This is actually the standard hypothesis that is usually assumed in studies that compare of the dipole induced by the gravitational influence of structures in our local Universe with the observed CMB dipole1. Nowadays, several groups have shown that structures responsible for the dipole must be located on scales larger than ~150 Mpc h-1 (Maller et al. 2003). However, because of the sparseness of data at very large distances and the incompleteness of galaxy surveys, there is still no consensus about the depth of the convergence for the CMB dipole (Lavaux et al. 2008).

The actual dipole caused by structures around us corresponds to a determination of the force around a single point of the galaxy distribution (our galaxy). On the other hand, the PDF is determined by computing the gravitational force on each galaxy contained in a given catalog, and by repeating this measurement for all measured galaxies. With respect to the single determination, the PDF has several advantages: (i) it considers complete samples extracted from galaxy redshift surveys (i.e., volume-limited samples) without making any additional assumption about the incompleteness of the catalogs; (ii) we do not have to consider the sky regions where observations were not done and use weighting schemes to correct for this incompleteness. We indeed compute the force only in spherical volumes fully contained in our samples; (iii) by considering each galaxy as a center, we determine the force generated by all galaxies contained in a spherical volume around it. We can therefore evaluate the statistical significance that the determination of the force from a single point (i.e., the dipole) is (or is not) found to converge to an asymptotic value within a certain distance.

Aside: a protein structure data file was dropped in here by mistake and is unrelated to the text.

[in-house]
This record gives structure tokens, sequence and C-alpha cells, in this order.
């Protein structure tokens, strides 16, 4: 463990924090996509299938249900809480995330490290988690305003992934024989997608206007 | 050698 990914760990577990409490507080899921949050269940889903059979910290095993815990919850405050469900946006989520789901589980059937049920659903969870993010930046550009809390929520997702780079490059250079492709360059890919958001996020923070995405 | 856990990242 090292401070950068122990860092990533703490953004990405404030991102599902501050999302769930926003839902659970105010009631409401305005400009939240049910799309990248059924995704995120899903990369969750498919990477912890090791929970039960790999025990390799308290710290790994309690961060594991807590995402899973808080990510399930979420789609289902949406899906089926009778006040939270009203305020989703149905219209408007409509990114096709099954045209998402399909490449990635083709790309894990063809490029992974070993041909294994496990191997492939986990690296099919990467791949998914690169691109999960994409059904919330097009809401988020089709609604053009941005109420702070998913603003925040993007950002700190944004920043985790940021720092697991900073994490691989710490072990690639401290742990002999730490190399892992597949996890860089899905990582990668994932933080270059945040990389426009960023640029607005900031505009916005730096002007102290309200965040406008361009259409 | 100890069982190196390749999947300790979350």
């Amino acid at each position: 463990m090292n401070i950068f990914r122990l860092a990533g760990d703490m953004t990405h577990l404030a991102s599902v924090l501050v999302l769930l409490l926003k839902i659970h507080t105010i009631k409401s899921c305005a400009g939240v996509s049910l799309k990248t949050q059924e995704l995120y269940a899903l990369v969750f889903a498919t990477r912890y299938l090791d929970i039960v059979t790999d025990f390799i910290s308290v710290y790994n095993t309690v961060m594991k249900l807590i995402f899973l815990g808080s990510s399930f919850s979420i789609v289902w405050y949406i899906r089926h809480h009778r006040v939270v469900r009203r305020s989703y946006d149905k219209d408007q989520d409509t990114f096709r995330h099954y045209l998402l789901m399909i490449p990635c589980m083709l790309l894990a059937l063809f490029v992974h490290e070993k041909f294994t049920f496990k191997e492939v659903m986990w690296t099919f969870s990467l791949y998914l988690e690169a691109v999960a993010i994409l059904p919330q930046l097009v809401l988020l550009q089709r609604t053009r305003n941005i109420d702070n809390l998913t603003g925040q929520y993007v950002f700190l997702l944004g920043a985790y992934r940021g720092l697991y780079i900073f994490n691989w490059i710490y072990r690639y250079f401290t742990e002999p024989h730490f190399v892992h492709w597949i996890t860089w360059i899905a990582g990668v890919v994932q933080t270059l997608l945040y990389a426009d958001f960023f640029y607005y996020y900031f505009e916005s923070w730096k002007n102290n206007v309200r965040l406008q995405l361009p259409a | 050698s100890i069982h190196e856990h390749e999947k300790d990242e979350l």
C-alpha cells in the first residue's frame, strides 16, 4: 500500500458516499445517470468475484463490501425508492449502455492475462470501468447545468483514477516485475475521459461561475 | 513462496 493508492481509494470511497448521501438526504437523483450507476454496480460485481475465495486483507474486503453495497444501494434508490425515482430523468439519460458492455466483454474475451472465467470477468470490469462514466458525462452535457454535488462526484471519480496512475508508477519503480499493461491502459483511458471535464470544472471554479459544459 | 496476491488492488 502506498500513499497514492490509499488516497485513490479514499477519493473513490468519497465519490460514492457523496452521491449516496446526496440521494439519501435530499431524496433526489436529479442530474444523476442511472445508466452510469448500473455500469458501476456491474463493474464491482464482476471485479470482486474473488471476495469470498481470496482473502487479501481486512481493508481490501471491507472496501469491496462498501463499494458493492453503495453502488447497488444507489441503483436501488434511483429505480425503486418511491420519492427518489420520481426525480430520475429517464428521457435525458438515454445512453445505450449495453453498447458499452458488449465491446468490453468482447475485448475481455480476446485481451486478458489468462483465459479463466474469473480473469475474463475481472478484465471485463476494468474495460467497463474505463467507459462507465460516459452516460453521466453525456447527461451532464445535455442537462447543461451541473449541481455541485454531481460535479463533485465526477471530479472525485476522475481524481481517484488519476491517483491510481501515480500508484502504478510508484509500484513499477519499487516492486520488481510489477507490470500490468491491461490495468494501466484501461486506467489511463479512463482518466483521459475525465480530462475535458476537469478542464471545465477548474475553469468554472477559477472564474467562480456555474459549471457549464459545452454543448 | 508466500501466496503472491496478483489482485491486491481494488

It is then interesting to consider the relation between the gravitational force field g and the peculiar velocity field v. In the linear regime of low-amplitude density fluctuations, it is well-known that the velocity is proportional to the gravitational acceleration (Peebles 1980). As our observations are limited to a range of scales in which galaxy fluctuations are still large, we can only speculate about the relation between the gravitational force and the peculiar velocity fields by assuming that there is a direct proportionality even in the non-linear regime. In this respect we note that when fluctuations are large and the universe is curvature-dominated (i.e., with negligible matter content) one still finds that v ∝ g (Joyce et al. 2000). The relation between g and v has acquired interest because of the increasing number of observations of peculiar velocities on large scales.